Anaheim Ducks Finally Have Top-Line Offense Again
If there is one thing Chicago Blackhawks coach Joel Quenneville taught the NHL last season, it would be that good things come to those who aren’t afraid to switch around a few line combinations. After all, the man won a Stanley Cup off of the idea. Switching players around has become a big topic for the 2014 Stanley Cup playoffs, and the Anaheim Ducks are simply the most recent team to show why.
On Saturday night, the Ducks defeated the Los Angeles Kings to tie up the Southern California playoff series at two games each. The team did so on the heels of stellar netminding by rookie goalie John Gibson and the offensive power of a newly reworked top line. Anaheim coach Bruce Boudreau added Devante Smith-Pelly to the wing alongside Ryan Getzlaf and Corey Perry.
Considering Boudreau ended up looking like the game’s mastermind for starting Gibson, it’s of little surprise Smith-Pelly and Getzlaf scored the night’s only two goals — for either team. Because Kings are a defensive-minded team, very few players in the NHL, save maybe Patrick Kane, can simply walk a puck over the Los Angeles blue line and actually create a scoring chance.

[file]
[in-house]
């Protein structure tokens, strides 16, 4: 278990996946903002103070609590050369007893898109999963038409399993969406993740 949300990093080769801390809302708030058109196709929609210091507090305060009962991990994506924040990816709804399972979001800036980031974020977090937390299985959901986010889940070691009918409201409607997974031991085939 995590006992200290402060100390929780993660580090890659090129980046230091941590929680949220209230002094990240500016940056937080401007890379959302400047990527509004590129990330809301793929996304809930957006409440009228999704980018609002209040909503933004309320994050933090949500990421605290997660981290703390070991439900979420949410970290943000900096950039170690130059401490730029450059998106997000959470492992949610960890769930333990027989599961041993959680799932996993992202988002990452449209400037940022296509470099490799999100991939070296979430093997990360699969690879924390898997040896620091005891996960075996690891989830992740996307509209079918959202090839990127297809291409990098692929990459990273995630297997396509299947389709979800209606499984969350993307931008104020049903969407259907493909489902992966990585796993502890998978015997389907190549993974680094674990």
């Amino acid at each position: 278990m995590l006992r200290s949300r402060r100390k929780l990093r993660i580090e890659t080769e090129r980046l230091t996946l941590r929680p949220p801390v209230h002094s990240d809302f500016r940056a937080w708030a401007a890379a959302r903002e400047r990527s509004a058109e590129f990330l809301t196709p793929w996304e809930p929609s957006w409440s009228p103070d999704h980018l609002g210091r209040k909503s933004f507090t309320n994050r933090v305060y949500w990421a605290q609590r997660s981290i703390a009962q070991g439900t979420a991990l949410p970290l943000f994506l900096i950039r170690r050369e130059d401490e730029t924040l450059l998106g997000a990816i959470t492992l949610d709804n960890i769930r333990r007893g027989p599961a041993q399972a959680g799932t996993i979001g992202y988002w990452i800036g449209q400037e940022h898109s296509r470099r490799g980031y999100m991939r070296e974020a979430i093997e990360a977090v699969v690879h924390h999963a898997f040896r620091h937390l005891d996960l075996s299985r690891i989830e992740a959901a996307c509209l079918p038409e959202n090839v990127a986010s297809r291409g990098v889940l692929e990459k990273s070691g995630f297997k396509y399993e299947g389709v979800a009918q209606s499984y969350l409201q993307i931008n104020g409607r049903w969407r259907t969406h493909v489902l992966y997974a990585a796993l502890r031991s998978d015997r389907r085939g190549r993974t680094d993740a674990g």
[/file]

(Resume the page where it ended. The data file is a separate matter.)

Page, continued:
Early on in this series, Anaheim knew their game had to be to dump and chase, except that became all of Anaheim’s game with their inability to create chances along the boards. For a brief moment, it seemed the Kings might steamroll the Ducks to a spot in the Western Conference Finals.
But with Smith-Pelly alongside Getzlaf and Perry, the offensive chances along the boards started to come right at the onset of Saturday night’s game; before the first period was over, Anaheim had already scored all that would be needed to put away a win.
Smith-Pelly, who was recently recalled from Anaheim’s AHL team for the playoffs, should stay in the top line for Game 5 on Monday night; why not keep a good thing going?
But if for some reason Boudreau decides to switch the lines (again), no one should panic. After all, if there is anything we learned from watching the coach’s genius, it’s that we should probably no longer question his decisions. After all, there is a reason why we watch from behind the glass and not behind the bench.
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